For the final touches, we will add a Boolean condition for the Conditional Formatting.

So our final version of the formula is:

`=COUNTIF(\$B\$3:B3,B3)>1`

#### Applying the Conditional Formatting

Now that we have the final version of the formula, we can move forward to applying it to highlight the duplicate instances in our Item list.

Step 1: Select the range and open the Conditional formatting rules menu tray. Format tab> Conditional formatting

Step 2: Apply the custom formula: `=COUNTIF(\$B\$3:B3,B3)>1`

Step 3: Click Done.

### 4. Highlight Entire Row Containing Duplicates in Google Sheets

Finding duplicates in between single cells has been fairly easy, hasn’t it?

But from a practical standpoint, having values scattered in individual cells is highly unlikely. In a worksheet or database, we may have values in rows that are connected meaningfully. We call these records.

Keeping that in mind, we will now look at how we can find and highlight duplicates within a list of records. In other words, we will be highlighting entire duplicate rows.

#### Creating the Formula for Duplicate Rows

The foundation or idea for the formula remains the same as the previous methods. But this time, each row of data will be seen as one entity.

For that we will be extracting the values of the three columns as an array:

`=ARRAYFORMULA(\$B\$3:\$B\$10&\$C\$3:\$C\$10&\$D\$3:\$D\$10)`

We now have the range for our condition.

Next, we will enclose this range in our COUNTIF function.

For our criterion, we will be using the values of the three columns as a single entity which is free to move down the column. Our criterion formula is: \$B3&\$C3&\$D3

`=COUNTIF(ARRAYFORMULA(\$B\$3:\$B\$10&\$C\$3:\$C\$10&\$D\$3:\$D\$10),\$B3&\$C3&\$D3)`

Finally, we add the Boolean condition “>1” to our formula and apply it to the rest of the rows.

`=COUNTIF(ARRAYFORMULA(\$B\$3:\$B\$10&\$C\$3:\$C\$10&\$D\$3:\$D\$10),\$B3&\$C3&\$D3)>1`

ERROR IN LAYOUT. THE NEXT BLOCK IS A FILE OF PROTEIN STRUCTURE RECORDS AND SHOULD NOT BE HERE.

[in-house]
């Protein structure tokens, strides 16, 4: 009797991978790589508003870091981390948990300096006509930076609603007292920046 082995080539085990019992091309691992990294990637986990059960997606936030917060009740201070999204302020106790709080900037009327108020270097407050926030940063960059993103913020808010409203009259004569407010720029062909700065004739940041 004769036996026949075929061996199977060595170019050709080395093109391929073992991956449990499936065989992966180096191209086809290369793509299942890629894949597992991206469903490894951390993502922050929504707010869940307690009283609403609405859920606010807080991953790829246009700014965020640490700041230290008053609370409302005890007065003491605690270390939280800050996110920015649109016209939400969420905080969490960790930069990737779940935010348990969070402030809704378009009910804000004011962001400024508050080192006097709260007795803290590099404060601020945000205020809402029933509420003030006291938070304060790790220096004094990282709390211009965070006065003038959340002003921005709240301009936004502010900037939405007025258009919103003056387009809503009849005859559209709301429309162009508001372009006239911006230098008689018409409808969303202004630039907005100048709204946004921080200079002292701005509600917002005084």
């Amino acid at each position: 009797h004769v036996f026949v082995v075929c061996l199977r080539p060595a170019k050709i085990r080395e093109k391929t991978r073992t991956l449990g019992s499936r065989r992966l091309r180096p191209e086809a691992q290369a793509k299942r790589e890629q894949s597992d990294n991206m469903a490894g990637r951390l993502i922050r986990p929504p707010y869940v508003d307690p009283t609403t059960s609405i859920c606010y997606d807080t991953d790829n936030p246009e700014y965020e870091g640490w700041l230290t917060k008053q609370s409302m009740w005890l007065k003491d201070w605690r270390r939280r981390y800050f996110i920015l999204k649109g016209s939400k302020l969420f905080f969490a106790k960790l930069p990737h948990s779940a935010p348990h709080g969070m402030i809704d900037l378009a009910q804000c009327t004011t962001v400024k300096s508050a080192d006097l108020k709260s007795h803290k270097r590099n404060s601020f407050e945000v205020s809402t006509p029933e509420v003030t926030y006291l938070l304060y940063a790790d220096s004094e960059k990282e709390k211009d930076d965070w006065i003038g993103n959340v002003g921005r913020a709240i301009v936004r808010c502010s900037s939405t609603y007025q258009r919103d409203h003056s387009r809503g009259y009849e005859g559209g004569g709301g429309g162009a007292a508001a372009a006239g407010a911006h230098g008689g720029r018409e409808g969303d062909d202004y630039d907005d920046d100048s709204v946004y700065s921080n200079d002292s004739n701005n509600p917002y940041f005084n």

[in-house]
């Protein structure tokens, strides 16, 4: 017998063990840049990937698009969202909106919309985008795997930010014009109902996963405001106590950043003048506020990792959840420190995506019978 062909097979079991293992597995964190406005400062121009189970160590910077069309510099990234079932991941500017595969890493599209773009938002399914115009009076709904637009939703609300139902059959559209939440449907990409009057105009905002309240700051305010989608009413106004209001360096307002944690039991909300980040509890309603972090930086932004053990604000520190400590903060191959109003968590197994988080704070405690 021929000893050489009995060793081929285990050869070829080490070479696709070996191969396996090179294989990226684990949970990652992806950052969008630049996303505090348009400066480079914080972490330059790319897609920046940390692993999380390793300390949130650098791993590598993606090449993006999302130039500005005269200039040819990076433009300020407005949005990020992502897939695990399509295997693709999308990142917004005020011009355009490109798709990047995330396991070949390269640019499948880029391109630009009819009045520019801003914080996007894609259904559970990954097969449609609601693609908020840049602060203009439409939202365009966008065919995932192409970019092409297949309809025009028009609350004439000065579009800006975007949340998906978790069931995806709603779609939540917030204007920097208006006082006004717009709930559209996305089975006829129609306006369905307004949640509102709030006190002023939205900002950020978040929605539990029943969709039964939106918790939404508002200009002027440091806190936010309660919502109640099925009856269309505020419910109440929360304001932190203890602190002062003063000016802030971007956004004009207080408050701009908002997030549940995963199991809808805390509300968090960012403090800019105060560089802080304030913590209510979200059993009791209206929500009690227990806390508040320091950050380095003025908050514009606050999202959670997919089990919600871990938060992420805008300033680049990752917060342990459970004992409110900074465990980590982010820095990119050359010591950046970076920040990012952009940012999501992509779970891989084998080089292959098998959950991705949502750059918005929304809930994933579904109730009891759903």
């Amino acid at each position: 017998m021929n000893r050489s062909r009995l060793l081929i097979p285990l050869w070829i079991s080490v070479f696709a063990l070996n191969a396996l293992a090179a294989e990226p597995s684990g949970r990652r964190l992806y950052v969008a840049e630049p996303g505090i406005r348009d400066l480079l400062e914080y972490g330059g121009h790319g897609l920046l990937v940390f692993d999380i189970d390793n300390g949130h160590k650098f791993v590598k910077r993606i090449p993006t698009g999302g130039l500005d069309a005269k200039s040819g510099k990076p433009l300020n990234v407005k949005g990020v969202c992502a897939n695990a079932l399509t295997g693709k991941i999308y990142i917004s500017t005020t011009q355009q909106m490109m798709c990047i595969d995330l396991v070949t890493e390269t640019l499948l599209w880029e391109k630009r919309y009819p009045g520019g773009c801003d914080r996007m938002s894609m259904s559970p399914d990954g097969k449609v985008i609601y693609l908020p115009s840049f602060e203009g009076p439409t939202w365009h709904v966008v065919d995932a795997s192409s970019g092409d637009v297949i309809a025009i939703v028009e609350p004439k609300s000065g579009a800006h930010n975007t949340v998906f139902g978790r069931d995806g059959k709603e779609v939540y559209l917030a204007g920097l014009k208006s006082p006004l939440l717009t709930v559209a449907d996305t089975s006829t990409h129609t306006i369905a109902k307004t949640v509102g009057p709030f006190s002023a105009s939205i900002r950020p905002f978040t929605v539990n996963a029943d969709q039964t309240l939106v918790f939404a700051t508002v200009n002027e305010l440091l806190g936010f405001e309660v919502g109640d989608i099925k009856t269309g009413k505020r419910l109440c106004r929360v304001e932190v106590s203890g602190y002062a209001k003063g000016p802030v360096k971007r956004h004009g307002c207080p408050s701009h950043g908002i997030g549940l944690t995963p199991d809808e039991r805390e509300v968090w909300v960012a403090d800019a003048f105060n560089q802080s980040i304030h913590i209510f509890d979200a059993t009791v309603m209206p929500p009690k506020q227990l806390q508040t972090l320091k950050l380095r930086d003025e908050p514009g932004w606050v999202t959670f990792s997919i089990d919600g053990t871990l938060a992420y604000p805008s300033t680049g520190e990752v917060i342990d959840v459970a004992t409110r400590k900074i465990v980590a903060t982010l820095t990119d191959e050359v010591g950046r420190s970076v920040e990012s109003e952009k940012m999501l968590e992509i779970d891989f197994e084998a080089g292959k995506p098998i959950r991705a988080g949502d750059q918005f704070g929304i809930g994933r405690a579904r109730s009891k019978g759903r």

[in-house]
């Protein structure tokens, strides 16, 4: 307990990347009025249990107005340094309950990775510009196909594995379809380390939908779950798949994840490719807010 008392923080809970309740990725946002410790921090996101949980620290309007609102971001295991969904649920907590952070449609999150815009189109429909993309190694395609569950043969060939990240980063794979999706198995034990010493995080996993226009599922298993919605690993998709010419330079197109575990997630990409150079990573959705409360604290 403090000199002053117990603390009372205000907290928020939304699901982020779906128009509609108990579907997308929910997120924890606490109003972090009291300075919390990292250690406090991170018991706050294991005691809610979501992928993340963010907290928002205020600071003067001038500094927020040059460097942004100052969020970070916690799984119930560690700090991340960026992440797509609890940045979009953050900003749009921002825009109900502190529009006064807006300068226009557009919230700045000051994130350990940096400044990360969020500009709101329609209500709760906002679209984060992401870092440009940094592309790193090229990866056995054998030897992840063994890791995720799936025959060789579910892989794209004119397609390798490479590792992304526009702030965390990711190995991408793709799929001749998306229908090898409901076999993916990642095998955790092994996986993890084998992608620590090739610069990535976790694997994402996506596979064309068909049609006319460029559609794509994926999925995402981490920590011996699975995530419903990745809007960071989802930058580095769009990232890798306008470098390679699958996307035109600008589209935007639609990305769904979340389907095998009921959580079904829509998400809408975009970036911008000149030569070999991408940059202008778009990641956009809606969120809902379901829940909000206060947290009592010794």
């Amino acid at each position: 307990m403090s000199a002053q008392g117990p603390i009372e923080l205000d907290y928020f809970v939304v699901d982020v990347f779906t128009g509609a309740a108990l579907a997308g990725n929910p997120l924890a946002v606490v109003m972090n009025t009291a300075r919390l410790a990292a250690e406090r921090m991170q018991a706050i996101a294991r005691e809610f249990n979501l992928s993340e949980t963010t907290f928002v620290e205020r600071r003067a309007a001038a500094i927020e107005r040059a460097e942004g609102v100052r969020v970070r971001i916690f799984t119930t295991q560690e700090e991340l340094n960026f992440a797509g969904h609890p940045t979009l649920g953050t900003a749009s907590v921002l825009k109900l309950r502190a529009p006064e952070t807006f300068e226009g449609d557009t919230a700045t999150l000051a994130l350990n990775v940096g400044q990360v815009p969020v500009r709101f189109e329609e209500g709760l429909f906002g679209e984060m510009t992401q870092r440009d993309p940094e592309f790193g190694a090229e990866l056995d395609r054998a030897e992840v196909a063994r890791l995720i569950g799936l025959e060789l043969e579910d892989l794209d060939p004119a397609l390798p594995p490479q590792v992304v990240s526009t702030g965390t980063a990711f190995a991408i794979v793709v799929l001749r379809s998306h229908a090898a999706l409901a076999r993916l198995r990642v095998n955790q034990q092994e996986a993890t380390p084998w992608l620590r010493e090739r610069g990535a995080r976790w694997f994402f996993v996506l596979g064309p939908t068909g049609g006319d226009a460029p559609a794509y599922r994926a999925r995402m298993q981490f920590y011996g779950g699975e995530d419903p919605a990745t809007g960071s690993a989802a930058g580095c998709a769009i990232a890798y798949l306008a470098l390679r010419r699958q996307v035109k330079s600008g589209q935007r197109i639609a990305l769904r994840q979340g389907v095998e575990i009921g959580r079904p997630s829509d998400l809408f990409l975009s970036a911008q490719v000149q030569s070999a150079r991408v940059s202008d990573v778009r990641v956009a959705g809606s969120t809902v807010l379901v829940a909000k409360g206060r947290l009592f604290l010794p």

#### Applying the Conditional Formatting

Now that we have the final version of the formula, we can move forward to applying it to highlight the duplicate instances in our Item list.

Step 1: Select the range and open the Conditional formatting rules menu tray. Format tab> Conditional formatting

Step 2: Apply the custom formula:

`=COUNTIF(ARRAYFORMULA(\$B\$3:\$B\$10&\$C\$3:\$C\$10&\$D\$3:\$D\$10),\$B3&\$C3&\$D3)>1`

Step 3: Click Done.

We have successfully highlighted all the duplicate rows!

## Things to Keep in Mind

1. You can add extra conditions

You can add more conditions to your formula to highlight duplicates. The syntax is something like this:

`=(countif(Range,Criteria)>1) * (New Condition) )`

A new condition can be added after the main count, separated by an asterisk (*). The entire formula must be enclosed within parentheses.

1. Wrong references

You have noticed that we have used a lot of cell references in our formulas. Cell references are an integral part of creating formulas. The three types of cell references we have are:

• Relative References (A1)
• Absolute References (\$A\$!)
• Mixed References (\$A1 or A\$1)

To know more about cell references: Lock Cell Reference in Google Sheets

1. Watch out for whitespaces

In Google Sheets, whitespaces are counted as values even if we cannot see them. This may cause some duplicates to be overlooked.

Google Sheets does provide us with an option to Trim Whitespaces.

Data tab > Data Cleanup > Trim Whitespace

## Final Words

To round up, to highlight duplicates in Google Sheets can be a bit complicated at first glance, but once you understand how Google Sheets views its data, it becomes fairly easy. Where the actual complication lies is when we are asked to highlight duplicates with unclear and complex values.

We hope that this article has been able to help you understand any queries you might have had regarding highlighting duplicates. If you have any questions, feel free to comment.